Joint bank account with a child or parent? You might want to close it.

In recent years, more and more older people have decided to open a joint bank account with one of their adult children.

It’s easy to see the thinking behind it. If you’re getting older or you’re not in the good health you once were, a joint account appears to be a simple way of letting your child access your money on your behalf. In this way, they do the work and you don’t have to worry about getting to your local branch or faffing about with internet or telephone banking.

So far, so good. But what most people don’t realise is that these joint accounts could be storing up trouble for the future.

Problems emerge when a parent either loses their mental capacity or dies. When either of these things happen, a huge legal question mark emerges over the authority the child has to carry on managing the joint bank account, and who has actual ownership of the funds.

Whose money is it anyway?

Normally, when a joint bank account holder dies, the money in the account passes to the other account holder. If this person is a spouse, it doesn’t often create problems. But if this person is one of a number of children, it can be a financial nightmare.

This is because the whole account passes to the child who is the co-holder. Even if the parent has made a Will that stipulates that the money in the joint bank account should be shared among three children, the child who is co-owner of the account is perfectly entitled to keep it all. If they do, disputes among your children are sure to happen.

So, if you want to share your money among your children, don’t make only one of them a joint account holder. It’s just asking for trouble!

What about Inheritance Tax

 “Hang on,” you may be thinking, “surely a joint bank account is a good way of getting out of paying Inheritance Tax?”

Again, I’ve got bad news for you. If you put all the capital into the account, the money officially belongs to you, not the child who is co-holder of the account. This means that every penny still has to be included in the value of your estate for Inheritance Tax purposes.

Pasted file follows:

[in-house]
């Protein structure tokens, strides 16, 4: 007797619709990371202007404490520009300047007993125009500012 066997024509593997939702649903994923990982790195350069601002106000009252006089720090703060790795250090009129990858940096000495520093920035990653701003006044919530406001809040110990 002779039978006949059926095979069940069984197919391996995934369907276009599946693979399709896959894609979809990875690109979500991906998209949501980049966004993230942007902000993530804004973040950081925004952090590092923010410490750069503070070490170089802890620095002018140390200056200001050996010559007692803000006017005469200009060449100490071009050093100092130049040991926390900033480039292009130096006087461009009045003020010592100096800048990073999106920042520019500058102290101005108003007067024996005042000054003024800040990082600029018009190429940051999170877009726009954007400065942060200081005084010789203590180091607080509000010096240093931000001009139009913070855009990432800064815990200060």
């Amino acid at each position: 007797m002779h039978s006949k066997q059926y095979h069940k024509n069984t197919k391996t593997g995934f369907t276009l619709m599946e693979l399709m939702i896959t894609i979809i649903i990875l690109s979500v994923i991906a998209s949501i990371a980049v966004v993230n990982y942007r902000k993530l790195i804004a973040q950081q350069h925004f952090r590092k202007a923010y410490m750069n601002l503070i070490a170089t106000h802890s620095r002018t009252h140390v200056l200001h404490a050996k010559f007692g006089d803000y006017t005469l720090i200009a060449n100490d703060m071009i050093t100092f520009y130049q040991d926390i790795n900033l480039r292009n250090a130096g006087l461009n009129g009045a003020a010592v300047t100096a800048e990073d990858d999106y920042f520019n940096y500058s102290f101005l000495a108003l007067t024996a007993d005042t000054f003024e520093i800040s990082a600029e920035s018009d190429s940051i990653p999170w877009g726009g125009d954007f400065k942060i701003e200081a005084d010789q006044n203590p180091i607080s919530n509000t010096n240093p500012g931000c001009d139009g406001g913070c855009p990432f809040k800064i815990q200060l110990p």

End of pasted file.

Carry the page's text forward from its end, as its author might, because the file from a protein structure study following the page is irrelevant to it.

Also, if your child decides to make any cash withdrawals for themselves, any money they take out in excess of the money they have put in (if any) will almost certainly count as a gift from you to them. This also has consequences for Inheritance Tax and also for their own Income Tax.

Then there’s the problem of unauthorised withdrawals. If the child who is co-signatory helps themselves to a lump sum, it’s almost impossible to prove the withdrawal was unauthorised. If this happens, it could mean your other children miss out and become unable to claim their fair share of your money.

What’s the alternative?

It’s not hard to see that holding a joint account with a child can be a dangerous move, both for you and any other children you may have. So how can you solve this problem?

By far the best way is to draw up a Lasting Power of Attorney for one or more of your children. This allows them to make decisions about your property or financial affairs if you become incapacitated. They have to act in your best interests, and the terms of Will won’t be undermined by one child having claim on your money by virtue of holding a joint account with you.

So, perhaps it’s time to close that joint account after all. If you’d like help putting in place a Lasting Power of Attorney, please get in touch.

» Further reading: My own experience of setting up a Lasting Power of Attorney.

» Help & advice: Inheritance Tax Planning

(Image: Flickr)

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